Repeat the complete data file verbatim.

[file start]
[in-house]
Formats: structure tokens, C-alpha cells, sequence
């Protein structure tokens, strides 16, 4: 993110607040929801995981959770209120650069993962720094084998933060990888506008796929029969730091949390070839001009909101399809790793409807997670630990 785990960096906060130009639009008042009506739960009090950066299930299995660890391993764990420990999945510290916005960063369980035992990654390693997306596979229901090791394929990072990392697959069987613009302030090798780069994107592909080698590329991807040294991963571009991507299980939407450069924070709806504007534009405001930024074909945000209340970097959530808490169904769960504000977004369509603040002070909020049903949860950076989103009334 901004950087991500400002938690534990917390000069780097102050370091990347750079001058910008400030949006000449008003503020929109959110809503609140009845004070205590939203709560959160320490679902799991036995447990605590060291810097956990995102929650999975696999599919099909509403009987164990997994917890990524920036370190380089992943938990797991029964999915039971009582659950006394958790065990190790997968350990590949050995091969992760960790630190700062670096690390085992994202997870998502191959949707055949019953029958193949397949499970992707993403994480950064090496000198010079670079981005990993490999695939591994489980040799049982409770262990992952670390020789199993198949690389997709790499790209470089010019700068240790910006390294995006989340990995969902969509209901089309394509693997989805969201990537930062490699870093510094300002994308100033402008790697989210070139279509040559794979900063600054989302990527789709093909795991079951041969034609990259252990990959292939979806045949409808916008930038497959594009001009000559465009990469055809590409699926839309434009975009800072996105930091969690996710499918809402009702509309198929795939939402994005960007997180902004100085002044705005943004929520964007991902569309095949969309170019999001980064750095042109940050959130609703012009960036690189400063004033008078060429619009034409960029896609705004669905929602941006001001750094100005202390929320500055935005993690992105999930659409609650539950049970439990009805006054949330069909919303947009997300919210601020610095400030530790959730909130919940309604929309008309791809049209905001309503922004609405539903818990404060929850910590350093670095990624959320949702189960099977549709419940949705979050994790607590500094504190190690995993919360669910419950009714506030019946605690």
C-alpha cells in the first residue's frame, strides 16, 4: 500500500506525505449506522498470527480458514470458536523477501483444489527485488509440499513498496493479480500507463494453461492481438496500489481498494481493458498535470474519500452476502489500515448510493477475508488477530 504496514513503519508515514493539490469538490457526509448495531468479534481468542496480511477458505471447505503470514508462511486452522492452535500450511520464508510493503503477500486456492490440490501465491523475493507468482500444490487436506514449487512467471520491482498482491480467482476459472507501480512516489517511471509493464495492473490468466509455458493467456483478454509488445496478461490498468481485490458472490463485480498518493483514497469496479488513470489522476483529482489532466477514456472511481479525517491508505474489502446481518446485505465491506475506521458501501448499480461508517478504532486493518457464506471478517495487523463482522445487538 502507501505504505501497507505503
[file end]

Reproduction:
[in-house]
Formats: structure tokens, C-alpha cells, sequence
């Protein structure tokens, strides 16, 4: 993110607040929801995981959770209120650069993962720094084998933060990888506008796929029969730091949390070839001009909101399809790793409807997670630990 785990960096906060130009639009008042009506739960009090950066299930299995660890391993764990420990999945510290916005960063369980035992990654390693997306596979229901090791394929990072990392697959069987613009302030090798780069994107592909080698590329991807040294991963571009991507299980939407450069924070709806504007534009405001930024074909945000209340970097959530808490169904769960504000977004369509603040002070909020049903949860950076989103009334 901004950087991500400002938690534990917390000069780097102050370091990347750079001058910008400030949006000449008003503020929109959110809503609140009845004070205590939203709560959160320490679902799991036995447990605590060291810097956990995102929650999975696999599919099909509403009987164990997994917890990524920036370190380089992943938990797991029964999915039971009582659950006394958790065990190790997968350990590949050995091969992760960790630190700062670096690390085992994202997870998502191959949707055949019953029958193949397949499970992707993403994480950064090496000198010079670079981005990993490999695939591994489980040799049982409770262990992952670390020789199993198949690389997709790499790209470089010019700068240790910006390294995006989340990995969902969509209901089309394509693997989805969201990537930062490699870093510094300002994308100033402008790697989210070139279509040559794979900063600054989302990527789709093909795991079951041969034609990259252990990959292939979806045949409808916008930038497959594009001009000559465009990469055809590409699926839309434009975009800072996105930091969690996710499918809402009702509309198929795939939402994005960007997180902004100085002044705005943004929520964007991902569309095949969309170019999001980064750095042109940050959130609703012009960036690189400063004033008078060429619009034409960029896609705004669905929602941006001001750094100005202390929320500055935005993690992105999930659409609650539950049970439990009805006054949330069909919303947009997300919210601020610095400030530790959730909130919940309604929309008309791809049209905001309503922004609405539903818990404060929850910590350093670095990624959320949702189960099977549709419940949705979050994790607590500094504190190690995993919360669910419950009714506030019946605690």
C-alpha cells in the first residue's frame, strides 16, 4: 500500500506525505449506522498470527480458514470458536523477501483444489527485488509440499513498496493479480500507463494453461492481438496500489481498494481493458498535470474519500452476502489500515448510493477475508488477530 504496514513503519508515514493539490469538490457526509448495531468479534481468542496480511477458505471447505503470514508462511486452522492452535500450511520464508510493503503477500486456492490440490501465491523475493507468482500444490487436506514449487512467471520491482498482491480467482476459472507501480512516489517511471509493464495492473490468466509455458493467456483478454509488445496478461490498468481485490458472490463485480498518493483514497469496479488513470489522476483529482489532466477514456472511481479525517491508505474489502446481518446485505465491506475506521458501501448499480461508517478504532486493518457464506471478517495487523463482522445487538 502507501505504505501497507505503